Finally… the current issue of Obstetrics & Gynecology includes an article that supports delayed cord clamping (DCC) for healthy term newborns. (Obstetrics & Gynecology is the official journal of the American Congress of Obstetricians & Gynecologists, better known as ACOG.)
Written by pediatrician Ryan McAdams of the University of Washington, the article reviews the evidence that delayed cord clamping (DCC) is beneficial for healthy term newborns compared with early cord clamping (ECC), mainly because DCC provides increased iron to the newborn.* (For a brief tutorial on the timing of cord clamping and why iron is so important to infant brain development, click here for a couple of posts I wrote for Science & Sensibility, Lamaze International’s blog.)
Despite the proven benefits of DCC, and the ease of switching from ECC to DCC (there’s no training or equipment needed–the obstetrician simply has to wait two or three minutes after delivery to clamp the cord), the American Congress of Obstetricians and Gynecologists (ACOG) has been lukewarm in recommending the practice. In a 2012 policy statement, ACOG stated that:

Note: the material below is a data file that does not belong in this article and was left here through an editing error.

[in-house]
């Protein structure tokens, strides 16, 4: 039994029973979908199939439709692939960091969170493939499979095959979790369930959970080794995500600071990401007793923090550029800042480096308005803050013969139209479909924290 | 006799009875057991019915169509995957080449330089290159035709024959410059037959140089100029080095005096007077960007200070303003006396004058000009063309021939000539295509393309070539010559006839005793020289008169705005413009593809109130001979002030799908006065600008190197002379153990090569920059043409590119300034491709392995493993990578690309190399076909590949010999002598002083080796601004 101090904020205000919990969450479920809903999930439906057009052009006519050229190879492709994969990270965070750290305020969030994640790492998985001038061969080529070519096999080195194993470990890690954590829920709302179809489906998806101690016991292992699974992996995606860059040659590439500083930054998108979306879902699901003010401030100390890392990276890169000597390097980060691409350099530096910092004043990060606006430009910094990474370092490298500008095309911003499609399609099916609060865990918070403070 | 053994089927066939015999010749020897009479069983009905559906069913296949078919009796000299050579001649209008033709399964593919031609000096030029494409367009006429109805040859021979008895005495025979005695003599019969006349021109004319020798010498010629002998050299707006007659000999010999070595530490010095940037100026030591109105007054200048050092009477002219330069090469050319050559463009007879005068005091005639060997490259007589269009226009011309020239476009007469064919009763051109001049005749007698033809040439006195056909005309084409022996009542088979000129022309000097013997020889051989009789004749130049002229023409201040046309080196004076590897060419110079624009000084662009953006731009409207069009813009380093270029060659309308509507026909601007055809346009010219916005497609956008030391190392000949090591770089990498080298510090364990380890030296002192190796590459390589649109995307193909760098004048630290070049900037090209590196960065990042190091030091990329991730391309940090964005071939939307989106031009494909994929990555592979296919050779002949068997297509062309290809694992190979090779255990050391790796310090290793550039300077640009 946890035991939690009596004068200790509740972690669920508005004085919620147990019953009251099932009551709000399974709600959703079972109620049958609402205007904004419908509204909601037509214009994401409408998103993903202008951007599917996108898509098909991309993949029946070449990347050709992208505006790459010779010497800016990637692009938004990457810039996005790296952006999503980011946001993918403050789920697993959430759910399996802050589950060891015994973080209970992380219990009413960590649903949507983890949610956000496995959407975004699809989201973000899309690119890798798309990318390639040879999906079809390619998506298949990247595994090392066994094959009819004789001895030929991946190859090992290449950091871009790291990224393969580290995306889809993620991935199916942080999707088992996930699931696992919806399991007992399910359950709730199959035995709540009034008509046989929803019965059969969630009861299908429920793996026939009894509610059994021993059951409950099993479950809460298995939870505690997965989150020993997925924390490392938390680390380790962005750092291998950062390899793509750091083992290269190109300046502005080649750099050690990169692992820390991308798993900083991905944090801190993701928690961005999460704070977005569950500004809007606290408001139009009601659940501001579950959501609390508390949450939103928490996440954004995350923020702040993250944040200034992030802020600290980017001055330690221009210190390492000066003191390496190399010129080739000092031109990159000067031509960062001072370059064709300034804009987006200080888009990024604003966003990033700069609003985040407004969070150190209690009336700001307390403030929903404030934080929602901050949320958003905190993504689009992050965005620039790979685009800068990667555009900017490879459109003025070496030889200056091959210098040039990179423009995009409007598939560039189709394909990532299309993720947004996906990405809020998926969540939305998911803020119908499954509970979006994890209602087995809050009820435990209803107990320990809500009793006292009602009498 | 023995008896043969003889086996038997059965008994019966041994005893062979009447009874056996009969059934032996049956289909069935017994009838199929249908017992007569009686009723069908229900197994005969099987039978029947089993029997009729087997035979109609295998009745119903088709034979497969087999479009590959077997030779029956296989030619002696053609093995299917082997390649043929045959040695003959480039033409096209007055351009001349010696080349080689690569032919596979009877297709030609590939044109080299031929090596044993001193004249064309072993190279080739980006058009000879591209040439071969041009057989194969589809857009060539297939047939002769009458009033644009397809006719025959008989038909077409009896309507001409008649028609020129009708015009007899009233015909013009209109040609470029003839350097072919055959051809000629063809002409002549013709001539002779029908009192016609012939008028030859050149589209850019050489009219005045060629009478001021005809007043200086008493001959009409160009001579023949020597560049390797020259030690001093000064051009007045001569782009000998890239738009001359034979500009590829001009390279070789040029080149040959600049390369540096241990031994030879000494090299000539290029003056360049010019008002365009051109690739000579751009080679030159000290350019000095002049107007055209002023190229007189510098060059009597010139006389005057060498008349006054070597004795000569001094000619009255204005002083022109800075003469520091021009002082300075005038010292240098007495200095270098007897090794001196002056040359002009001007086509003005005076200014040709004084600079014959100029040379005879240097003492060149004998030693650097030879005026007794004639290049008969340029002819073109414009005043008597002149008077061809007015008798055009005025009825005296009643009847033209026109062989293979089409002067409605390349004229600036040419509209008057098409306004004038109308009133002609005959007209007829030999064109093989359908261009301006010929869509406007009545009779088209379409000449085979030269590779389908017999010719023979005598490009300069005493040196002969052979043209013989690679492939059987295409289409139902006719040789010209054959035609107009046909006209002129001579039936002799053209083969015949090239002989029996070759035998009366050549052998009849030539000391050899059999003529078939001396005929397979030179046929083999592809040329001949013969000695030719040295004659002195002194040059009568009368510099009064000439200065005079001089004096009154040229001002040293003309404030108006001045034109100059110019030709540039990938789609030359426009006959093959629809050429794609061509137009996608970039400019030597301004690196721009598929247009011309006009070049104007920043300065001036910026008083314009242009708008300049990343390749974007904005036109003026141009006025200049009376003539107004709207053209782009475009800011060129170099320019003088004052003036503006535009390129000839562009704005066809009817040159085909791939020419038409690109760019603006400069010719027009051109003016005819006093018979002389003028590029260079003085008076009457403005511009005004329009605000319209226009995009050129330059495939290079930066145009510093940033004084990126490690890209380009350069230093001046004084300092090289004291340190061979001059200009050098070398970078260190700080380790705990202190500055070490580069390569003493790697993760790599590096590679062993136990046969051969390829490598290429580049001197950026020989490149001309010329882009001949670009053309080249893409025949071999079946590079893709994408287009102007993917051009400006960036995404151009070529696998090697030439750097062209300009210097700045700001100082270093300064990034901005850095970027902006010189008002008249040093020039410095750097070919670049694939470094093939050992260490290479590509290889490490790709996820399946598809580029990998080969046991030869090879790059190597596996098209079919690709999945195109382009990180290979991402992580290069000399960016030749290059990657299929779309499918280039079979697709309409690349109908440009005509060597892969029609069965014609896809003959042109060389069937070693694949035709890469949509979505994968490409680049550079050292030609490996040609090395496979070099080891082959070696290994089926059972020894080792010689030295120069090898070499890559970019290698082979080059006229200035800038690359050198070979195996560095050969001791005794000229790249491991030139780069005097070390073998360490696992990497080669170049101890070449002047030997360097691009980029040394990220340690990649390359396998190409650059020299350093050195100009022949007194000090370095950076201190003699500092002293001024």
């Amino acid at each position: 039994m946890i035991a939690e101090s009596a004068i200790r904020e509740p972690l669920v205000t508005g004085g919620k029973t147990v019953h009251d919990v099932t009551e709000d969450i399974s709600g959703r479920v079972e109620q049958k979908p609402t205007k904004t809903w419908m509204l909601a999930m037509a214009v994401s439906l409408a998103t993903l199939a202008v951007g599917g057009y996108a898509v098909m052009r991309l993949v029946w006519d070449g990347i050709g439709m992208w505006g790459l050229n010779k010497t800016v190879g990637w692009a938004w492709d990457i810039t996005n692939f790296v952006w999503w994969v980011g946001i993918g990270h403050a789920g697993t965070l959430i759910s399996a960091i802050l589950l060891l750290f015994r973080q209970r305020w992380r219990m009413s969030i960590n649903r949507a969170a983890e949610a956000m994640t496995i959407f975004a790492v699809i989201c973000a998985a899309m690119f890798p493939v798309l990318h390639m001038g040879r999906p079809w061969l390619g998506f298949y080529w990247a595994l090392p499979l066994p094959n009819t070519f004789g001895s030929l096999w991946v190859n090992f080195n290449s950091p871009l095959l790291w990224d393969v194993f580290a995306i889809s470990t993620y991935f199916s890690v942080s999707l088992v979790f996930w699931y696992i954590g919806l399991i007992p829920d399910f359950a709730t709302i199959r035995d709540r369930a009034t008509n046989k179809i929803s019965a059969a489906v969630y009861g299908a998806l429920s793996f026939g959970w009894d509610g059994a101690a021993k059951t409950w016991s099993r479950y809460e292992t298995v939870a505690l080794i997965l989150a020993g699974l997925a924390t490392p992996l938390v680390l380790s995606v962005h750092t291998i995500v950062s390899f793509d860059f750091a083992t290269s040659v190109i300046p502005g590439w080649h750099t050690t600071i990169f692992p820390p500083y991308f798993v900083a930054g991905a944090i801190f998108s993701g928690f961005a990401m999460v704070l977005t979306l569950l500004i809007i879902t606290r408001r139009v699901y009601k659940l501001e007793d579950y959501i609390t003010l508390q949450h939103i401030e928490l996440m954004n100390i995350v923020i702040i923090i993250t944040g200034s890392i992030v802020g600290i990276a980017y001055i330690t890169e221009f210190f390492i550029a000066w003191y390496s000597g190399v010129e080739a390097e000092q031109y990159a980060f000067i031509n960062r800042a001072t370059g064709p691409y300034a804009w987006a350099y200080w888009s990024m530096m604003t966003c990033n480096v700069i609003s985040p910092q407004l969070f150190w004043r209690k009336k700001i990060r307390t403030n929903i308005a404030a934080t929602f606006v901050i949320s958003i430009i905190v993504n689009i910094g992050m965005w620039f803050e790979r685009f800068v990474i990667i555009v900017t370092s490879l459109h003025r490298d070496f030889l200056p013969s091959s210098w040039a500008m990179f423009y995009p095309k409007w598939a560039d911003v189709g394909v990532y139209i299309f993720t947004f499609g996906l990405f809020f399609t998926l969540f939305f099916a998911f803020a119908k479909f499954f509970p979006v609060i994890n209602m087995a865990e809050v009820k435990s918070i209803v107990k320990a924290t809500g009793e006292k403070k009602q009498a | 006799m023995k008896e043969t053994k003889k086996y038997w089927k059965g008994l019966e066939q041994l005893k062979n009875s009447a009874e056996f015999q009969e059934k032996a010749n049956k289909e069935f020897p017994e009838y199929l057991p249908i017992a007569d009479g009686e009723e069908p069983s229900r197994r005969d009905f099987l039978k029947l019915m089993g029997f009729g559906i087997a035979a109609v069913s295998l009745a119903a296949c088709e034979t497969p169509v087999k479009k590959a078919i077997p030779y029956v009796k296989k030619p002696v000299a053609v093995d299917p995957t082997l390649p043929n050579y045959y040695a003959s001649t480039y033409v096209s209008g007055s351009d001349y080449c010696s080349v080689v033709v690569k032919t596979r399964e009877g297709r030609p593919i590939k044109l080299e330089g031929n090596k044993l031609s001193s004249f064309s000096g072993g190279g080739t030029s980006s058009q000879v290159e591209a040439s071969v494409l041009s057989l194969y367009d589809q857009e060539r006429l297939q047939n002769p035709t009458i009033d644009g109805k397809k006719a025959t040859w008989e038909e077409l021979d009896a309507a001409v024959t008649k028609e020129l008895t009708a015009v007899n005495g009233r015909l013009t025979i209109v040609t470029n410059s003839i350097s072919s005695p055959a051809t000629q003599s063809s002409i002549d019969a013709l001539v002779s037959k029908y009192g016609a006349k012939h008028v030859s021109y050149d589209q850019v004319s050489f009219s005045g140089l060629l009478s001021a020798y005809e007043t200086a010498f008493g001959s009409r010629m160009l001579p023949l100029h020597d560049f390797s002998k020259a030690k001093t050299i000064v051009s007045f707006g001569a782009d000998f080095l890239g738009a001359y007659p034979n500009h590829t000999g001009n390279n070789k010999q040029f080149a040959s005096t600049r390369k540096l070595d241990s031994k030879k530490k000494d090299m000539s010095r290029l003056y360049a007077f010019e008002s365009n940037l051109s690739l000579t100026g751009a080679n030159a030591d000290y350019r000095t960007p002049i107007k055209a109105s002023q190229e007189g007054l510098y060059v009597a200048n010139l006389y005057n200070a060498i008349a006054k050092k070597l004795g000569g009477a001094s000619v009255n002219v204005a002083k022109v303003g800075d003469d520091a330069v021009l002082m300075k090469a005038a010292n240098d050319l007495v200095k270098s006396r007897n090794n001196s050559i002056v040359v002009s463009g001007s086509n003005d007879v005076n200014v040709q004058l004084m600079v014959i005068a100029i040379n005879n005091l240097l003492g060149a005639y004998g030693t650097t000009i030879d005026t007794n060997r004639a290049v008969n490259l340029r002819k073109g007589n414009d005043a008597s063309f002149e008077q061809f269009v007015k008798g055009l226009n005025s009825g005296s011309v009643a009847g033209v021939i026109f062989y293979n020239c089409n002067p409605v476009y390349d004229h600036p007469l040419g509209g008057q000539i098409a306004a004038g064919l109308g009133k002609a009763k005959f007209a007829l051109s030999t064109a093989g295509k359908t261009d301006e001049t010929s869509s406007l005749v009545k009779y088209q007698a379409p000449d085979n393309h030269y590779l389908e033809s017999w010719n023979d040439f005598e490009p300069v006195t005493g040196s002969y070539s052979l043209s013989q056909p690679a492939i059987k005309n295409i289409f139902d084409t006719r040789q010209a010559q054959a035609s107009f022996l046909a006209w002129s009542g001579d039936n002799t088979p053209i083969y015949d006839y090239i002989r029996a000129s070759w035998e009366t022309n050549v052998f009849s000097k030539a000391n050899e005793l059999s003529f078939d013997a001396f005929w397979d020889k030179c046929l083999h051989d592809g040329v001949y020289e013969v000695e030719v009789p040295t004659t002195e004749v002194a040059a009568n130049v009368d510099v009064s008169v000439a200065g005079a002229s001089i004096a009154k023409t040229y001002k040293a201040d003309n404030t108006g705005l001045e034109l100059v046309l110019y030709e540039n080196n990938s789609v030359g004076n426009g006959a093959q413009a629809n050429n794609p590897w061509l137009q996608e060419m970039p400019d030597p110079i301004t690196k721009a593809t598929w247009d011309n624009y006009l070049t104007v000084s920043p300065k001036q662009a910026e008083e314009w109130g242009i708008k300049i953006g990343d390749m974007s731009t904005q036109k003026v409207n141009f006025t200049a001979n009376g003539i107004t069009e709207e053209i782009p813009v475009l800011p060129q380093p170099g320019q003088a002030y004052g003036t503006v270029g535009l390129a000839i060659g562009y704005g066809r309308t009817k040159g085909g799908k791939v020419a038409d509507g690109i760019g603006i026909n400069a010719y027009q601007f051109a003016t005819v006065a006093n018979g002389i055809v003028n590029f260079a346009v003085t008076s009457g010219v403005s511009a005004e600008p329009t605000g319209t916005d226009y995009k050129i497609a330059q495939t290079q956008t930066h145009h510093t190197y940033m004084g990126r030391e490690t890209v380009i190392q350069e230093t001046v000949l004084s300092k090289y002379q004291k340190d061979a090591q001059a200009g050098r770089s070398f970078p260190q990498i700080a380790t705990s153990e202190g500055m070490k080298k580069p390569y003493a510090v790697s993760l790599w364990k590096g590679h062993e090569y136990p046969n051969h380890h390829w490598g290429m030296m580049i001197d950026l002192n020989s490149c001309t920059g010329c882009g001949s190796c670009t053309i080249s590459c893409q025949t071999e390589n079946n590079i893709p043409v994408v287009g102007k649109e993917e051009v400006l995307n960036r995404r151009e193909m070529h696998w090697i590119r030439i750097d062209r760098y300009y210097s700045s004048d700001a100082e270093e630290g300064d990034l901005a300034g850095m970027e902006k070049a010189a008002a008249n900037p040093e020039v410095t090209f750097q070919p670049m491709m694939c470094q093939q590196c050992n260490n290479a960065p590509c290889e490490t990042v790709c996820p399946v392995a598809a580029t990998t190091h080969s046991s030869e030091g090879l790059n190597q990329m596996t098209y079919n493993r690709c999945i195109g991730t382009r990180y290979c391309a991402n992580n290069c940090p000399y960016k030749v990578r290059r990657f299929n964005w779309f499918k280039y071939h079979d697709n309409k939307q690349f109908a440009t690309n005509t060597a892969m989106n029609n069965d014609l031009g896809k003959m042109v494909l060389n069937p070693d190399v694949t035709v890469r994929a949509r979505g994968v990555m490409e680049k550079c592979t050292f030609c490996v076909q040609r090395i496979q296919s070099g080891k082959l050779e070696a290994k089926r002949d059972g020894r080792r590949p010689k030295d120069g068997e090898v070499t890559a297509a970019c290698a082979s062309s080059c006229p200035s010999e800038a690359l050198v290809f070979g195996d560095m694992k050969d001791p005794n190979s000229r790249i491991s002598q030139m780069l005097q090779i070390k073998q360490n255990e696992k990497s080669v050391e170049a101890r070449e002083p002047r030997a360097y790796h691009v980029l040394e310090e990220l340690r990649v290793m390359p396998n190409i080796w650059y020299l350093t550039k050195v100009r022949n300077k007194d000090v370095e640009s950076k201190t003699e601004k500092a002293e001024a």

“…insufficient evidence exists to support or to refute the benefits from delayed umbilical cord clamping for term infants that are born in settings with rich resources.”
That phrasing was a bit of a puzzler. Given that a) it’s been known for several years that DCC increases iron stores in infancy, and b) that as many as 1 in 6 American toddlers are iron deficient, it’s not exactly clear what “insufficient evidence” and “settings with rich resources” ACOG was referring to.
McAdams dismantles that logic:
“Delayed cord clamping in term neonates promotes improved iron stores, prevents anemia beyond the neonatal period, and is more physiological than early cord clamping. Although the effect of delayed cord clamping may be more apparent in settings with a high prevalence of anemia in neonates and children, it is likely to have an important effect on all newborns, independent of birth setting.”
It’s hard to know if this will be enough to get ACOG to amend its 2012 statement on the timing of cord clamping for term babies. Regardless, now comes the hard part–convincing reluctant maternity care providers to change old practice habits and adopt DCC, with or without ACOG’s official blessing. This article should help.
* * *
*There are even greater benefits for premature babies, but that’s the topic of a different post.